Warning

 

Close

Confirm Action

Are you sure you wish to do this?

Confirm Cancel
Member Login
Site Notices
Posted: 7/25/2004 5:26:06 PM EST
I'm pretty new to this forum (and have my 20" Bushmaster parts on order....YEEHAAW!)....but was wondering if yall would recommend using mineral spirits to clean my new Bushie after a day at the range??

Here's my current cleaning system:

I've got a large rubbermaid (Sp.?) food container found at walmart and a gallon can of low-odor mineral spirits (also found at walmart) to clean my handgun parts after a shooting session. I fill the container about half-full, then totally submerge frame/slide/parts (minus grips) and go to work on them with an old toothbrush, do any neccessary bore solvent work, then set them aside to dry. While parts are drying, I put a coffee filter into a large funnel, pour the mineral spirits back into the gallon can via the coffee filter, put the cap back on, wipe out the container of all small metal/carbon/debris, then dispose of the filter with a lighter.......Poof!! hing
Good system?? he
Thanks for opinions!

Mike

Note: I posted this message as a reply to a post in the "AR Discussions" section, but figured that I'd put it here too, since it really belongs in the cleaning area anyhow!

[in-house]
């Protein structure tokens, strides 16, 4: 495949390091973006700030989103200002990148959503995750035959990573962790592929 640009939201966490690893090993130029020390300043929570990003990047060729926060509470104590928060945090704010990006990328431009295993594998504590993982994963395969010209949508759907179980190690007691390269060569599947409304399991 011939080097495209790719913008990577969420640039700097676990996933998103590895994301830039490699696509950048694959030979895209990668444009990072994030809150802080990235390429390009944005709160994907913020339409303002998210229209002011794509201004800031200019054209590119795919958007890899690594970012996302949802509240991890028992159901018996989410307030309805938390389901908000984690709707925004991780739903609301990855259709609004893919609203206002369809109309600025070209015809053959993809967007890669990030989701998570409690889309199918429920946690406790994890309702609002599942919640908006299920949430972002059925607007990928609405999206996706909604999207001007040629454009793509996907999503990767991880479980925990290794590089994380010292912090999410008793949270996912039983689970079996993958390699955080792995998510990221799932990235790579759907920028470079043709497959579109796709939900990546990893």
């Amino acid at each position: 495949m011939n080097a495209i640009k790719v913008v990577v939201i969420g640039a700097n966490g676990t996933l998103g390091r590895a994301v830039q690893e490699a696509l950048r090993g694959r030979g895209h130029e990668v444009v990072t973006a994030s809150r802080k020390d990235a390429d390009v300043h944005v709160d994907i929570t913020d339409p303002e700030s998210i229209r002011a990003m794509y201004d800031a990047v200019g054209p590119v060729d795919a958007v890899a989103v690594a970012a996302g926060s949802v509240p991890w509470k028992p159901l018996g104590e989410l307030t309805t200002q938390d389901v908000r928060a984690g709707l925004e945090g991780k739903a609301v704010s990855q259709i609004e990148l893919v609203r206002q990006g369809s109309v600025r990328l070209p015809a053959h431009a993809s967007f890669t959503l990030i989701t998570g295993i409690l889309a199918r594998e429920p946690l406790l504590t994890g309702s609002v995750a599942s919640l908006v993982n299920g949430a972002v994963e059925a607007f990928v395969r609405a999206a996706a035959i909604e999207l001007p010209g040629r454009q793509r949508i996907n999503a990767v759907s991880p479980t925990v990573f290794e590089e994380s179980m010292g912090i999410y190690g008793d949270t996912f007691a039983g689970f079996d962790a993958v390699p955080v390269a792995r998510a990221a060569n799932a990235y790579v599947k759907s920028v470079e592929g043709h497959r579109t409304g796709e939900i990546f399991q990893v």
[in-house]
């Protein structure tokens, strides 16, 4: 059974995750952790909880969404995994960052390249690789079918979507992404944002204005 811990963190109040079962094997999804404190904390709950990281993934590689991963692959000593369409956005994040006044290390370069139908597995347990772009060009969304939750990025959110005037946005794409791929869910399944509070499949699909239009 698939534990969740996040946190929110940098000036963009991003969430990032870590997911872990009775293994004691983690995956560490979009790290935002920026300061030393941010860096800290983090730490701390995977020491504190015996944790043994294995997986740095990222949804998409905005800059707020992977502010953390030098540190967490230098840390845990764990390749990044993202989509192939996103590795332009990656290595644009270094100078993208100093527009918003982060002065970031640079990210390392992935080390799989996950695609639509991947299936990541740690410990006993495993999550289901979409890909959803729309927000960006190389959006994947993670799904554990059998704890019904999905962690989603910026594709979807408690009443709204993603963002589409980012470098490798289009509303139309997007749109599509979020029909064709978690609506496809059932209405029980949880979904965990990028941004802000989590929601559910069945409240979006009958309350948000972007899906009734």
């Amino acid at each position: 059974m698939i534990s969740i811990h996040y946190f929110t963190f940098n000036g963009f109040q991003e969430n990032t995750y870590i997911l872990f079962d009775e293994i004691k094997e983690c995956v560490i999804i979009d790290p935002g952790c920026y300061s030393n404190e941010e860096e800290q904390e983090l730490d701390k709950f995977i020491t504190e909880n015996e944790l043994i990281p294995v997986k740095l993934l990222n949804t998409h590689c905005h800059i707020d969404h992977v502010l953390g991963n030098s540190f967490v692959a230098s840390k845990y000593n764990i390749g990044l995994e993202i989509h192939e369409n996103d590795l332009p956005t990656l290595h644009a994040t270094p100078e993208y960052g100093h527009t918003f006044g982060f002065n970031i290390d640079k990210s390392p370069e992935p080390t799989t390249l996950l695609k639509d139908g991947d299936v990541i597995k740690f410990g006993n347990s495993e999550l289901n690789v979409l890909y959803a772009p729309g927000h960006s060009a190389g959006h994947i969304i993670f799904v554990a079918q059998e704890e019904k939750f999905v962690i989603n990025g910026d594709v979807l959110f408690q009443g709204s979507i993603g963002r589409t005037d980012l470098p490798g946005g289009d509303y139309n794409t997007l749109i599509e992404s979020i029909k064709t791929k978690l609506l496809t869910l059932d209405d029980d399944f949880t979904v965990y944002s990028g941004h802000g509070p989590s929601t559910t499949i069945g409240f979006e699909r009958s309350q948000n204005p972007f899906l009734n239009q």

Link Posted: 7/26/2004 5:42:51 AM EST
That is what I call making 8 the hard way.

Unless you drop your guns in the mud or they get completely wet, I would not bother taking them down that far to clean. I would also wonder what the constant exposure to mineral spirits does to you over time as far as skin contact and breathing it in. Be careful here.

All I do is clean the bore and wipe down the metal surfaces so as to keep rust and fingerprints from rusting. Wipe down with an oily rag and clean the bore when it needs it. Your method is far too involved and unnecessary IMHO. Maybe that detailed once a year, or even every several years.

By the way, I am a highpower shooter so I do shoot my rifles quite a bit. With cleaning you do not need to break the weapon down after every shooting session.
Link Posted: 7/27/2004 3:23:28 AM EST
Personally, I wouldn't want to keep drying the metal out like that after every range session. I am a firm believer that many tend to overclean their weapons.


Here's my cleaning regimen after taking a handgun to the range.

Disassemble.

Run a bronze brush loaded with FP-10 through the barrel a few times and set aside.